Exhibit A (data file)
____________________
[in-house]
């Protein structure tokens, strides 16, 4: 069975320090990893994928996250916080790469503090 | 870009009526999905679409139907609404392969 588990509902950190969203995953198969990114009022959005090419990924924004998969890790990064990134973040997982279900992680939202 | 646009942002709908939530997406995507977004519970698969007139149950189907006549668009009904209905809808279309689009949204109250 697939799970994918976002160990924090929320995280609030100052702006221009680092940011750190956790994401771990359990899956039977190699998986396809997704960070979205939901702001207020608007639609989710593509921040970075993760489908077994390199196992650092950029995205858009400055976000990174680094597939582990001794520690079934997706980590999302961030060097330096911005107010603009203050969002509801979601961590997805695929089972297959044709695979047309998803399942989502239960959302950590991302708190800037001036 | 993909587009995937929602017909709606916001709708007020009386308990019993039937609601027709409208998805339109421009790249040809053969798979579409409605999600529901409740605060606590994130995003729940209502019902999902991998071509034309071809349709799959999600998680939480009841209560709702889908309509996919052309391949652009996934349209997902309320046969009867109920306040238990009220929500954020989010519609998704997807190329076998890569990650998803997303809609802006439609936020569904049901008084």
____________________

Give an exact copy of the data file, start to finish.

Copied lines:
[in-house]
């Protein structure tokens, strides 16, 4: 069975320090990893994928996250916080790469503090 | 870009009526999905679409139907609404392969 588990509902950190969203995953198969990114009022959005090419990924924004998969890790990064990134973040997982279900992680939202 | 646009942002709908939530997406995507977004519970698969007139149950189907006549668009009904209905809808279309689009949204109250 697939799970994918976002160990924090929320995280609030100052702006221009680092940011750190956790994401771990359990899956039977190699998986396809997704960070979205939901702001207020608007639609989710593509921040970075993760489908077994390199196992650092950029995205858009400055976000990174680094597939582990001794520690079934997706980590999302961030060097330096911005107010603009203050969002509801979601961590997805695929089972297959044709695979047309998803399942989502239960959302950590991302708190800037001036 | 993909587009995937929602017909709606916001709708007020009386308990019993039937609601027709409208998805339109421009790249040809053969798979579409409605999600529901409740605060606590994130995003729940209502019902999902991998071509034309071809349709799959999600998680939480009841209560709702889908309509996919052309391949652009996934349209997902309320046969009867109920306040238990009220929500954020989010519609998704997807190329076998890569990650998803997303809609802006439609936020569904049901008084």